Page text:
From the total 645 EDHS clusters, 642 clusters had married, non-pregnant reproductive age women eligible for contraceptive use and included in this study. Below one-third of clusters were from urban areas. Three hundred eighty-two (59.5%) of clusters had lower Muslim proportions at the community level. Comparing with the median educational level of the country, women in 306 (55.8%) clusters had lower education. Almost half of the clusters had lower employment status, and media exposure about family planning was poor even at community-level. Description of community-level variables was presented in Table 2 Description of cluster background characterstics among reproductive age women in Ethiopia, Ethiopian Demographic and Health Survey 2016 (n = 642).

Table 2 Description of cluster background characterstics among reproductive age women in Ethiopia, Ethiopian Demographic and Health Survey 2016 (n = 642)

Multilevel analysis

A two-level mixed-effect logistic regression was used to analyze the effect of women’s individual characteristics and community-level factors in determining women’s use of contraceptives. As depicted in the empty model 40% of the total variance in the odds of contraceptive use was accounted by between cluster variation of characteristics. The between cluster variability declined over successive models from 40% in the empty model into 23% in individual-level only model, 16% in community-level factors only model and 14% in the combined model. Thus, the combined model of individual-level and community-level factors were preferred for predicting women’s contraceptive use.

Individual level determinants

In the model I only individual-level variables were added. The result signified that wealth index, women’s age, number of living children, husband’s occupation, ever experience of a terminated pregnancy, current working status of the women, number of births in the last 3 years, and hearing of family planning messages through different media were significantly associated variables with contraceptive use.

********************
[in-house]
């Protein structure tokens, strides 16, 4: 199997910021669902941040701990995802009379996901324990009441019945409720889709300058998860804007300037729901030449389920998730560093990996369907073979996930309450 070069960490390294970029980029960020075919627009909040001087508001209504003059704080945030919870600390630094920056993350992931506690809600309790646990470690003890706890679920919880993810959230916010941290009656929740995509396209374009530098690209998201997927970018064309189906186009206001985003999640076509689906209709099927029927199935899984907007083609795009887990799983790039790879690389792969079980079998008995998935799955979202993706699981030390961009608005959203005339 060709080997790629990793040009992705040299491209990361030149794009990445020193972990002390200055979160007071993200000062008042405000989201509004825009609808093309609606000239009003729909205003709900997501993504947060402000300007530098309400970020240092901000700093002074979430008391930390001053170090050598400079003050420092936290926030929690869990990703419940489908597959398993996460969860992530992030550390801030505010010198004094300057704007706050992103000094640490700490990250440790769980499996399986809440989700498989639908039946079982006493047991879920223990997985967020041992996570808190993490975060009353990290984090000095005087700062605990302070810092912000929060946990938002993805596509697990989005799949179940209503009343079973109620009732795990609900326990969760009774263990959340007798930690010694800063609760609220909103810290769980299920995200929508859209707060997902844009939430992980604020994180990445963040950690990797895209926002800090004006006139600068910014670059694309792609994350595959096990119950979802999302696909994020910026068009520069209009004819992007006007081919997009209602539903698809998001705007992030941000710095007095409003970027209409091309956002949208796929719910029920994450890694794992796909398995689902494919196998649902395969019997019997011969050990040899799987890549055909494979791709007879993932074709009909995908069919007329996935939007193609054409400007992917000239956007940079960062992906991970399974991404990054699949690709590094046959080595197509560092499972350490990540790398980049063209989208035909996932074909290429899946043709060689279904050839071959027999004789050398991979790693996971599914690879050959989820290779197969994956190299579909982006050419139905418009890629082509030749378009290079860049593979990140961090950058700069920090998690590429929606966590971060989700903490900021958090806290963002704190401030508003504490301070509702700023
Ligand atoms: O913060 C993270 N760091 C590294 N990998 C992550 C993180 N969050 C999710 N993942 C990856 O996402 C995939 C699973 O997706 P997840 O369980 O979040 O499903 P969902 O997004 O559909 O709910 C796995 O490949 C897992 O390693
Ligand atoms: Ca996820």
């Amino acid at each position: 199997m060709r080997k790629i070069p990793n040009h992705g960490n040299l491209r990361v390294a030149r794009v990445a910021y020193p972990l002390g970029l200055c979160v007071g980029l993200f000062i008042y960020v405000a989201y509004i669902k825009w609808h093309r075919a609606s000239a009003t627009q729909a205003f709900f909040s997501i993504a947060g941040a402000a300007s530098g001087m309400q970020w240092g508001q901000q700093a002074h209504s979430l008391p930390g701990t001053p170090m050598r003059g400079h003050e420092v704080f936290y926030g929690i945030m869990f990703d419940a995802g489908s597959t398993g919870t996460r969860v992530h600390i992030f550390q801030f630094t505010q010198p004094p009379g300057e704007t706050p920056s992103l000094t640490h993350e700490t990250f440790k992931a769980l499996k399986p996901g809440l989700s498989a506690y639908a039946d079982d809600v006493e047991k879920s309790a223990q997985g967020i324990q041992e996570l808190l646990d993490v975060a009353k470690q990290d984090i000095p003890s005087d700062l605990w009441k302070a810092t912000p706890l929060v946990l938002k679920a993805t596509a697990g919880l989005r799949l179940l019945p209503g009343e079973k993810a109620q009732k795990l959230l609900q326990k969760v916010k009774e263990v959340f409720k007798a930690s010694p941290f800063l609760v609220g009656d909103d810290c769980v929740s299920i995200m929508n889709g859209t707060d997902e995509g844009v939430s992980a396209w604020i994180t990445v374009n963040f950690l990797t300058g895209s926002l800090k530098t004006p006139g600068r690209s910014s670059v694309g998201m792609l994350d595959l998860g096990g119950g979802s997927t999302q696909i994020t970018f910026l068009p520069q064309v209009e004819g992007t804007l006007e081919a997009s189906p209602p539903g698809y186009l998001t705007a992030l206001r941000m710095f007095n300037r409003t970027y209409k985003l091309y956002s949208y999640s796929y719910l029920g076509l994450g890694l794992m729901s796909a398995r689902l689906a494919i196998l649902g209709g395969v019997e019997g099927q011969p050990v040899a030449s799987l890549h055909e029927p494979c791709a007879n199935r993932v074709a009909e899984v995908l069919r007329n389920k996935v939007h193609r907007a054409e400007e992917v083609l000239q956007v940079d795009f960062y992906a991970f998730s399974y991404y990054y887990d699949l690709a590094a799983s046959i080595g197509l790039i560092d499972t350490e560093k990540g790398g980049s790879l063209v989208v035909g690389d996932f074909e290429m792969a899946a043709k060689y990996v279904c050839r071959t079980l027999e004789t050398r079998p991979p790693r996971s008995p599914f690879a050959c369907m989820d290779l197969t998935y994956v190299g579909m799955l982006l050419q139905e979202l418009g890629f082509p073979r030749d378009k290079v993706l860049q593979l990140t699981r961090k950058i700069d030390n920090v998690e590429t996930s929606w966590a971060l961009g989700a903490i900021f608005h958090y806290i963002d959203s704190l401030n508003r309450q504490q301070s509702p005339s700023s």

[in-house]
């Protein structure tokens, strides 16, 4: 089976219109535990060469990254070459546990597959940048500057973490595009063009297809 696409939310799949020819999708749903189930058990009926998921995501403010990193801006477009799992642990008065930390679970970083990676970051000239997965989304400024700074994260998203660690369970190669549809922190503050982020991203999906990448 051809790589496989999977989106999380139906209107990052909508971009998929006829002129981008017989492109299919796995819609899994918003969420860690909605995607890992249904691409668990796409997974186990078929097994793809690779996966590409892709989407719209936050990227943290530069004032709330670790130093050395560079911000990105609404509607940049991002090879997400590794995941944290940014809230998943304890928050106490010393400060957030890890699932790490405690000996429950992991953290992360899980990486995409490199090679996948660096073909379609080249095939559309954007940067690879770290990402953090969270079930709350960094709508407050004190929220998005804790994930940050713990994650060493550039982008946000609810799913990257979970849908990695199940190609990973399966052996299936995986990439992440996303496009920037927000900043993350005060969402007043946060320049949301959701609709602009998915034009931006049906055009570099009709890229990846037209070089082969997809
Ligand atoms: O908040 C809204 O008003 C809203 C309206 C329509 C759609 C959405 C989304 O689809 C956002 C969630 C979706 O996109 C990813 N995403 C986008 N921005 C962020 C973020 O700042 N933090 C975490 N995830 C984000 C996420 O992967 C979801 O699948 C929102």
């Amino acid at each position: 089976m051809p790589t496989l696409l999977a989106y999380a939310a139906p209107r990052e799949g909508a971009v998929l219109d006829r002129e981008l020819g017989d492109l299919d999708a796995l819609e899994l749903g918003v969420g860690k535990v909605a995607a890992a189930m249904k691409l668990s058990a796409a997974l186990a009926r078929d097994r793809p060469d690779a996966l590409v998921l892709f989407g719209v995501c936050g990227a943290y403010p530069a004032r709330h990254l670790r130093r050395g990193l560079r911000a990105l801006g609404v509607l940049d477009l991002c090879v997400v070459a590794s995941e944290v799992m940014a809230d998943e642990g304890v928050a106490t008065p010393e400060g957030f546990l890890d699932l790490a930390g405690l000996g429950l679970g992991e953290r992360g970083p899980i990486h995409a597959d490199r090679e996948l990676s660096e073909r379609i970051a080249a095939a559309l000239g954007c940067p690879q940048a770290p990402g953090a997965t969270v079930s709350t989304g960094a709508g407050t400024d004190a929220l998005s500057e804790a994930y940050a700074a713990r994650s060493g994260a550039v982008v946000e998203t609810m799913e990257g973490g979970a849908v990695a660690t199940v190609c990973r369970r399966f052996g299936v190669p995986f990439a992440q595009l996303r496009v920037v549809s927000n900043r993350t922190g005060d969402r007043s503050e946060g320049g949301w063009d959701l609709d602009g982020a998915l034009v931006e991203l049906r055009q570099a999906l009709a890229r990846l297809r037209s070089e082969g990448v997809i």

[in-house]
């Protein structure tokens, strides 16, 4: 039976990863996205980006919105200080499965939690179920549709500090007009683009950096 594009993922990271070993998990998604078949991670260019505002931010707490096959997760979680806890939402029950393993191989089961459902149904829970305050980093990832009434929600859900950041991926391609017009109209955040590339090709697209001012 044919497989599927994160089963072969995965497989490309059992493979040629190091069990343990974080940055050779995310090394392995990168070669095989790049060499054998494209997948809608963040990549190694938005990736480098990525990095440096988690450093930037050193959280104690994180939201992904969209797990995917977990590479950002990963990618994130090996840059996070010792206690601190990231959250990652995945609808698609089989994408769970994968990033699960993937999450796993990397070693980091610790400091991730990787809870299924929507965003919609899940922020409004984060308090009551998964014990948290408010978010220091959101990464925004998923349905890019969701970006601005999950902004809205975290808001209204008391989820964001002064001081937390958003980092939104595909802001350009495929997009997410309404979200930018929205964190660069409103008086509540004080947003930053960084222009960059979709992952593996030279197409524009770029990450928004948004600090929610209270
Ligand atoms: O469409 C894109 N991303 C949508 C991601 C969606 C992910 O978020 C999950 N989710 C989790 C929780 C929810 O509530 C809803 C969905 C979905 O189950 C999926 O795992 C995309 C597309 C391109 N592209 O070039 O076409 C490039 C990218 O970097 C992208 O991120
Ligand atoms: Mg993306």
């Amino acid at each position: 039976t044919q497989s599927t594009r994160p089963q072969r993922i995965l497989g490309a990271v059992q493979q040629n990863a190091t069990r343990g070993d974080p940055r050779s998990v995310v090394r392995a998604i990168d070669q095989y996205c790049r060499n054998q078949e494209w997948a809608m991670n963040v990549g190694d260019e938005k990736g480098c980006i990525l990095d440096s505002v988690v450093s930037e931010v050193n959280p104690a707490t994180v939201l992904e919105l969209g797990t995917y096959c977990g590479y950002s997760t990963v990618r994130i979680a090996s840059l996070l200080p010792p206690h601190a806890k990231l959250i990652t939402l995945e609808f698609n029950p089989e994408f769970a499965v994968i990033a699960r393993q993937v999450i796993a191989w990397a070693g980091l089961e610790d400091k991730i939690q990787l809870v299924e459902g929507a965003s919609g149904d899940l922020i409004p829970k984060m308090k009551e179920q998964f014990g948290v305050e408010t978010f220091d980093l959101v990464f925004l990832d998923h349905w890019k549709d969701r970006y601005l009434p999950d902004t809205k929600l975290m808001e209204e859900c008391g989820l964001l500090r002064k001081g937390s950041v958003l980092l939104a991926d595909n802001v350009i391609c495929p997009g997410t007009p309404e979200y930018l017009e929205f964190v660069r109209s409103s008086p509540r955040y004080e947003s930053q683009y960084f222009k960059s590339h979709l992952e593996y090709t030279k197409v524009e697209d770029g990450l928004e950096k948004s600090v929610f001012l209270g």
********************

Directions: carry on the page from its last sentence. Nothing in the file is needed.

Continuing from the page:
The ICC in Model I indicated that 23% of the variation in contraceptive use was attributable to difference across the communities. From PCV in Tables 3, 82.5% of the variance in contraceptive use across communities was explained by individual-level factors.

Table 3 Multilevel regression results assessing effects of individual and community level characteristics on contraceptive use among women in Ethiopia, 2016 Ethiopian Demographic and Health Survey

The number of living children affects women’s use of contraceptive at the individual level. Women with 1–4 children have higher odds of using contraceptive OR = 3.6(95% CI 2.8, 4.7) than women with no living children. Even the odds were highest in women having living children between five and eight 4.0(95% CI 2.8–5.5), although the odds have slightly decreased for women having more than 8 children there was a significant difference with those no living children at all 3.2(95% CI 1.7, 6.1). Wealth index was another factor influencing women’s use of contraceptive, as wealth index increases from poor to rich the odds of using contraceptive was also increased. Compared to the poor the middle and the rich had higher odds 1.4(95% CI 1.1, 1.7).

Among several husband’s characteristics that affect women’s use of contraceptive methods, one was partner’s occupation. Different occupations had different odds for women’s utilization, professional/technical/managerial and Clerical/sales/services/skilled labor positions of the husband gave highest of odds 1.9, while farming/unskilled followed with odds of 1.6. working women during the time of the survey had higher odds with 1.3(95% CI 1.1, 1.5), and experience of terminated pregnancy had increased the use of contraceptives in currently in-union women. Women’s individual level determinant factors were summarized in Table 3.

Random effects Model 0 Model I Model II Model III
ICC (%) 40.0% 23.0% 16.0% 14.0%
PCV NA 82.5% 88% 90%
Model fitness
 Log likelihood 3927.16 − 3636.12 − 3634.10 − 3454.60
 AIC 3858.32 7334.23 7304.17 7003.21
 BIC 387.99 7545.98 7427.16 7324.25

Community level determinants